Ross River 2004
In September of 2004, Karl Gerrand and I took my SOAR 16 on a 200 km float trip down the Ross River, in east central Yukon. We started our descent at Sheldon Lake on the North Canol Road, and took out at the mouth of the Ross where it enters the Pelly. Although the North Canol Road roughly parallels the river, the river is remote, with few paddlers. During our 5 days on the river, we saw no evidence of anyone else, other than part of a cigarette package on a portage trail that looked several years old. Local residents near our takeout didn't remember there having been any descents of the river in the last couple years.
Our trip started in the rain, and we experienced light rain at least once every day, but for the most part, the weather was reasonable. Temperatures were several degrees above freezing during the day, and typically fell below freezing at night. The mountain tops were snow covered, but in the valley, the trees still had some leaves.
We put in at Sheldon Lake, and paddled across the lake, then across Field Lake, down the short stretch of river to Lewis Lake, and across it as well before getting into the river proper. Below the lakes, the river is swift, with lots of riffles and low grade rapids for 50 km, including Prevost Canyon and Skookum Rapids, the two most technical portions of the whole descent. The next 100 km of the river is mostly flatwater, alternating between slow, deep sections (1-2 metres), and shallower, fast water. In the fast water sections of the river, there are numerous sweepers and snags, making this portion of the descent nearly as challenging as the whitewater. Finally, in the last 30 km of its course, the river speeds up again, and there are a number of boulder bars and rock gardens before the Ross enters the Pelly about 2 km above the town of Ross River.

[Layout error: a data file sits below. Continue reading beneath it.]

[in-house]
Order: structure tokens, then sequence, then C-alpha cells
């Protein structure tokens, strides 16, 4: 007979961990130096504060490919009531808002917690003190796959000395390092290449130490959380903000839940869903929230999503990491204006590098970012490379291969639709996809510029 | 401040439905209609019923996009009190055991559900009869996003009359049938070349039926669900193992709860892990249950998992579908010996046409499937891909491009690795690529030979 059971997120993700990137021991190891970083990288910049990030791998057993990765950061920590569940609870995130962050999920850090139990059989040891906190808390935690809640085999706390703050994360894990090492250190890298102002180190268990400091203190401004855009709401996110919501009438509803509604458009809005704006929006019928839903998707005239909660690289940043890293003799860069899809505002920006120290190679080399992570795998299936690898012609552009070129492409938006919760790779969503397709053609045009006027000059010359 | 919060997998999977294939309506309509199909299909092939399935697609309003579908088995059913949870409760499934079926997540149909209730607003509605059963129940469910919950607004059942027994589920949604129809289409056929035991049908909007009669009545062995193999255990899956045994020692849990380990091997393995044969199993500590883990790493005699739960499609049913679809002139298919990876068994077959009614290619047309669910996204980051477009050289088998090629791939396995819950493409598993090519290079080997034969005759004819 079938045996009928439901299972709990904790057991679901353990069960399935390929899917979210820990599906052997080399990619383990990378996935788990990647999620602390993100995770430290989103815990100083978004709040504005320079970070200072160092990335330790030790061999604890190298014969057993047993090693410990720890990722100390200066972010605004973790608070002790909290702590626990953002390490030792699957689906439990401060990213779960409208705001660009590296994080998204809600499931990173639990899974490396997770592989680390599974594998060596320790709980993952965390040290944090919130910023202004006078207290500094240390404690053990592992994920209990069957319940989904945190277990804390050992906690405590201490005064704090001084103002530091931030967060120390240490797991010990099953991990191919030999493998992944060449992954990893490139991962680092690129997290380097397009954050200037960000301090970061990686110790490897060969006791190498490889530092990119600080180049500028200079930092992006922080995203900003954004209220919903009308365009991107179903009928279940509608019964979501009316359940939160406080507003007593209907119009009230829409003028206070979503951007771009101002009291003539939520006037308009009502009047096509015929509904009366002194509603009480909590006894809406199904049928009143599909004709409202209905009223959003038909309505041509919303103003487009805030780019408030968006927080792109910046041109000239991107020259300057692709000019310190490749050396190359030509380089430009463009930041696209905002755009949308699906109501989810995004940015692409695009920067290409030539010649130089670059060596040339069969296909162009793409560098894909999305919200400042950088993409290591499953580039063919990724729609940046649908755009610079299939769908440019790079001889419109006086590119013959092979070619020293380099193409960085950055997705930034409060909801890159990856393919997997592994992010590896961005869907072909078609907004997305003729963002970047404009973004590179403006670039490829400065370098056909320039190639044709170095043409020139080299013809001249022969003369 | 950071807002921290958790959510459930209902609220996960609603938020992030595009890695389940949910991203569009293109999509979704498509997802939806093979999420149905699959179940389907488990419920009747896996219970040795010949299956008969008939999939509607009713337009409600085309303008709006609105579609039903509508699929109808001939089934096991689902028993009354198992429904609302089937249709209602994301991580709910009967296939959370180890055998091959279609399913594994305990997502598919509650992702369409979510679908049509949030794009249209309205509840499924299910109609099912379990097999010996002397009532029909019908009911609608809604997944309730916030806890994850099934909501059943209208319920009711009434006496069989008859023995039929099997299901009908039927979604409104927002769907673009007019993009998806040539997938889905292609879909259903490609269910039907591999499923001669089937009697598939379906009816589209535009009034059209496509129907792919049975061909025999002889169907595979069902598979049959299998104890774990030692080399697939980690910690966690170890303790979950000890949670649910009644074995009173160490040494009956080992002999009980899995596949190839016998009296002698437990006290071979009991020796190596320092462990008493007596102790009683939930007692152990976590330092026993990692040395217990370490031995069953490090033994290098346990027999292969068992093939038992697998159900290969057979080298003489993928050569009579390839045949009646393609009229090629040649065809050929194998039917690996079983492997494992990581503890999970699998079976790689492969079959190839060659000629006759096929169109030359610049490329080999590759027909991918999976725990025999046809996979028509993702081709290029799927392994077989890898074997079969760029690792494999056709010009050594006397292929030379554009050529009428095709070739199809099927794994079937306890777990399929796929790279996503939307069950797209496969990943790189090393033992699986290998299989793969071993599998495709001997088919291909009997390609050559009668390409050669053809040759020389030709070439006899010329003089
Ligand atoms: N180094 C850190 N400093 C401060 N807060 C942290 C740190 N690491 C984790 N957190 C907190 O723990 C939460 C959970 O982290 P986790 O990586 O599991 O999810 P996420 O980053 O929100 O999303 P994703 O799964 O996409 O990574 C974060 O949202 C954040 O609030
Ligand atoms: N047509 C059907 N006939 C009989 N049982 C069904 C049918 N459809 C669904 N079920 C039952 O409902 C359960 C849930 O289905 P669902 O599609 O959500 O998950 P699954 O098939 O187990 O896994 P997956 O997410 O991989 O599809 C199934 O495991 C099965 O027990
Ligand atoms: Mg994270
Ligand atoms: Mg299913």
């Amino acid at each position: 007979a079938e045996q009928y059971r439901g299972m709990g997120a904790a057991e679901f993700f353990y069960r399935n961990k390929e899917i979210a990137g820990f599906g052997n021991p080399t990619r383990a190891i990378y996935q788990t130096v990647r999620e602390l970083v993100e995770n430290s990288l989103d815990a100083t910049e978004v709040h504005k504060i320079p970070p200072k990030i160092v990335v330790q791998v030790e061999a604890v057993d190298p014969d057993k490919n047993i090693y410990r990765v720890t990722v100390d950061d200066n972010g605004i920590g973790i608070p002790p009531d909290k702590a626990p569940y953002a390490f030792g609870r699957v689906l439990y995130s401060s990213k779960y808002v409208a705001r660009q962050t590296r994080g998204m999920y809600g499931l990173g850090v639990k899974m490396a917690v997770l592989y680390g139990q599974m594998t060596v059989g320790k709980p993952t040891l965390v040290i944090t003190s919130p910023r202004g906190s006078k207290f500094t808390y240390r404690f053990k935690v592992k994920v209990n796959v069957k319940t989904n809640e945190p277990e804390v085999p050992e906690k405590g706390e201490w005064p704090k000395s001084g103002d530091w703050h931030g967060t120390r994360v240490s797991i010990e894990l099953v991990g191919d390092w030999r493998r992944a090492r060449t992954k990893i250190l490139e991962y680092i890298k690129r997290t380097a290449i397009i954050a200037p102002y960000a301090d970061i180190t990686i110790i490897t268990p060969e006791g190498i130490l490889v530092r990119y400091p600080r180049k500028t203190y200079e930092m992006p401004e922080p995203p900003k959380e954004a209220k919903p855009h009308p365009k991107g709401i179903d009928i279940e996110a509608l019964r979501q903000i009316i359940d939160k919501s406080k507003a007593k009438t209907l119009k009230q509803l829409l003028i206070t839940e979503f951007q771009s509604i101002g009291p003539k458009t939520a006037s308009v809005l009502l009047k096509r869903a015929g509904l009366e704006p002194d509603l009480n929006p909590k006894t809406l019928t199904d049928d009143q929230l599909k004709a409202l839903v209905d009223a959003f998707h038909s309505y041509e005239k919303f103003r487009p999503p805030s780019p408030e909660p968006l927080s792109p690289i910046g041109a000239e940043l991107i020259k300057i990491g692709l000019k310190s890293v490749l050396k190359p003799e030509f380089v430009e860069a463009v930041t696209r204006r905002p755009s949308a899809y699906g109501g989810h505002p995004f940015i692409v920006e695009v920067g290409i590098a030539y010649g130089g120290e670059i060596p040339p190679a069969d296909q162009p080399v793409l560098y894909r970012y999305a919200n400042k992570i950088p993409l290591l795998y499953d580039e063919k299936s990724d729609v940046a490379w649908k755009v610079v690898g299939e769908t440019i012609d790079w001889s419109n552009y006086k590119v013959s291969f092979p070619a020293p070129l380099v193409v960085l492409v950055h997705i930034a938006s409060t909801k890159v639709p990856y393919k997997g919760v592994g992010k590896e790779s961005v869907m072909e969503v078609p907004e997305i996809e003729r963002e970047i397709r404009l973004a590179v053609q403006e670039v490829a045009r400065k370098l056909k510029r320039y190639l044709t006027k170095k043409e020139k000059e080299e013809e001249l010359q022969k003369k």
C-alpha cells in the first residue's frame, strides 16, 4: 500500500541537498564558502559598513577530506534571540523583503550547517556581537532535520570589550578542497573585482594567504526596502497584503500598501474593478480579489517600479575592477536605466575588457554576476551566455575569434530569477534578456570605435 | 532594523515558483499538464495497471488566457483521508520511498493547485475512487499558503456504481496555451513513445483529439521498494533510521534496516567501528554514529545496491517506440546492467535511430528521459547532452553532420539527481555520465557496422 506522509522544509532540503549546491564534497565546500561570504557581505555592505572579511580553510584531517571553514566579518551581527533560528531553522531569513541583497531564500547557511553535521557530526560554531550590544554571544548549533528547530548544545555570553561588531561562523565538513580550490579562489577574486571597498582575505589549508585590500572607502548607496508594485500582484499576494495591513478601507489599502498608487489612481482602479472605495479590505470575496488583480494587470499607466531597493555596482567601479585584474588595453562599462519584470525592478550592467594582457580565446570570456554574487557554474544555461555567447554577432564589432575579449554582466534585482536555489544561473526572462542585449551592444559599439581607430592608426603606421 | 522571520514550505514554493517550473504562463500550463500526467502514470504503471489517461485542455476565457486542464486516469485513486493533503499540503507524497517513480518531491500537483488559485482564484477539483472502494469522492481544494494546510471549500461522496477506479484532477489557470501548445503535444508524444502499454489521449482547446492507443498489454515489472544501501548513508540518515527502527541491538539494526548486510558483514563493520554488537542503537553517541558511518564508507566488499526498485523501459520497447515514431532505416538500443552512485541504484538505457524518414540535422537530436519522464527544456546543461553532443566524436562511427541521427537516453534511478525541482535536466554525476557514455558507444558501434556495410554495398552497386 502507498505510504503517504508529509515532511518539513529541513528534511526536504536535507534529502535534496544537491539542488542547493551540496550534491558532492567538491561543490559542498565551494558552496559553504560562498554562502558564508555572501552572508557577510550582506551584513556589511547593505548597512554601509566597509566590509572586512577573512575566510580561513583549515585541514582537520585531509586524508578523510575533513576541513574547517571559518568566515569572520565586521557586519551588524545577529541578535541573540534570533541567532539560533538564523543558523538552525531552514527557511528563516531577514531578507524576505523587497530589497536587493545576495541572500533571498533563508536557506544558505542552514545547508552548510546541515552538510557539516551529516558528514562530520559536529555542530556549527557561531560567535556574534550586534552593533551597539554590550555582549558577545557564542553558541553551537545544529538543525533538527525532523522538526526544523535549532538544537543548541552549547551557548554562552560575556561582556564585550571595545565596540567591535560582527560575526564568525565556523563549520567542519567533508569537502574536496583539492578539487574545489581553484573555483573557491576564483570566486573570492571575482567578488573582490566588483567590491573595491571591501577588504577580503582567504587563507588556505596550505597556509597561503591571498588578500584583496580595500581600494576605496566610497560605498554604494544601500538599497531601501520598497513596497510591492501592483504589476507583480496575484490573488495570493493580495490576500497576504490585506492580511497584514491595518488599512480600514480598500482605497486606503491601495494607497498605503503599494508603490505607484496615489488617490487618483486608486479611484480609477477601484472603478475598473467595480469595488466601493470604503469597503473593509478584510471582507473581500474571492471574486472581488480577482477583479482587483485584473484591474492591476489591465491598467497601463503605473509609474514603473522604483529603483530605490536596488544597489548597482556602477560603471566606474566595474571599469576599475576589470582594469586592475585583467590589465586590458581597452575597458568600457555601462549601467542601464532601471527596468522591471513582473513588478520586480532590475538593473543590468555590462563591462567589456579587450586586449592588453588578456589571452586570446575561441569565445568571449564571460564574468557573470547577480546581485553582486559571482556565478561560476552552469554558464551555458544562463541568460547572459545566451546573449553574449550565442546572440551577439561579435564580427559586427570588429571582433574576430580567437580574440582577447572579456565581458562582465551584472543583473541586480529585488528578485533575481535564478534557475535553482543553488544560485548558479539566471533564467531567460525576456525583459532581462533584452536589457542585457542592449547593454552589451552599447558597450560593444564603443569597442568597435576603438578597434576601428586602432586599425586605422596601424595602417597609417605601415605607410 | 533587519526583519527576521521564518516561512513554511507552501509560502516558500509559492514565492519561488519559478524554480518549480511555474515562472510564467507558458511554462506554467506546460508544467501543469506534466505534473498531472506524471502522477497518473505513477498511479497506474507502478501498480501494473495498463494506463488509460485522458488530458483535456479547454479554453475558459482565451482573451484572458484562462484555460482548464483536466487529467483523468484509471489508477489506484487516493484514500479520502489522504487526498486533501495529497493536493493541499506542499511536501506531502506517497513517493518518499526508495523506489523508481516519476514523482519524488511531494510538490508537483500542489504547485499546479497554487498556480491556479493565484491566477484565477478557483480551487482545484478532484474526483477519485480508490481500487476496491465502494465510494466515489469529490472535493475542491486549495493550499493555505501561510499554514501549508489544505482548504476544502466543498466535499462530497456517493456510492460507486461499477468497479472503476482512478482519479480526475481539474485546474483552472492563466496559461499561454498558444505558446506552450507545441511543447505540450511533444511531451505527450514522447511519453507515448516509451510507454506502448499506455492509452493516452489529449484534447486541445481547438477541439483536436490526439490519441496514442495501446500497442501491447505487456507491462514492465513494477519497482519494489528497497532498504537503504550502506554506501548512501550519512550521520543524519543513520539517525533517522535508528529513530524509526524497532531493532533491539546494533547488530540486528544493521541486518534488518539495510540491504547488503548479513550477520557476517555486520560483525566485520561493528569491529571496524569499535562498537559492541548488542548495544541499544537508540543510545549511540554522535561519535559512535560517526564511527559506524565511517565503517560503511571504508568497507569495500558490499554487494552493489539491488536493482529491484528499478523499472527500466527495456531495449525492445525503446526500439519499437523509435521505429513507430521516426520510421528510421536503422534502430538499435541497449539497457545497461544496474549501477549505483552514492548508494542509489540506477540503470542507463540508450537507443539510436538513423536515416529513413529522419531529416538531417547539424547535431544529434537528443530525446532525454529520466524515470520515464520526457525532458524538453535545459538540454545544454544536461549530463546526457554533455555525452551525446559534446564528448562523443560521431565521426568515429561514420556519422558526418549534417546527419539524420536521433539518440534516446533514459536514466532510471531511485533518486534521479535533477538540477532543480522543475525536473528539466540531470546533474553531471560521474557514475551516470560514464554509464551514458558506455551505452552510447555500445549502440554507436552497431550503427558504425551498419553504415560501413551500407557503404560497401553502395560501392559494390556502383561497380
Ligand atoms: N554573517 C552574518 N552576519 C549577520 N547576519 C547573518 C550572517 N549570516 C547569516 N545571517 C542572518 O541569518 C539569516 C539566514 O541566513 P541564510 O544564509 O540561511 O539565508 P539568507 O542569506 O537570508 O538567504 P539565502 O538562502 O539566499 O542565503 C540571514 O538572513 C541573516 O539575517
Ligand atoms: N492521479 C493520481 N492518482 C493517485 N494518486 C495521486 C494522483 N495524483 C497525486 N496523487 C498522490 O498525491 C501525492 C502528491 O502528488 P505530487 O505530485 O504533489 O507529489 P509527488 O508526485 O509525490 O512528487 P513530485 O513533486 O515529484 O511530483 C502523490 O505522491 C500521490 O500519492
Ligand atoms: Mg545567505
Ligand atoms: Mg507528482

The river and topography vary wildly from one section to the next. Near Sheldon Lake, high, steep mountains predominate. They give way to lower, treed slopes, then swampy lowlands, and finally back into canyons and high cutbanks before the end of the trip. Along the way, we passed through a number of burned out areas, some of it recent, some from years ago.
The highlight of the trip was the wildlife. We saw 2 grizzly bears, numerous moose, lots of beaver, ducks, and a wolf pack. The sandhill crane migration was on, and thousands of cranes flew over us, mostly in the evening. A caribou walking through our camp woke me one night as well. The SOAR allowed us to drift in tight to many of the animals, allowing us to get some fantastic pictures. In particular, moose seemed to mostly disregard us until we were inside of 50 metres. We called one bull in, and it came within 5 metres before we scared it off.
The only issue we had with the SOAR was attempting to install a patch. On the first evening, we discovered I had managed to get a pinhole puncture inside the boat while fishing the previous week, and hadn't noticed it until we were on the Ross. The patch failed due to the cold, wet conditions under which it was installed. Subsequent repairs made following our return home were successful.
The SOAR has been a great purchase. I spent far more time in it this summer than I expected. Thanks.
Portage la Prairie, MB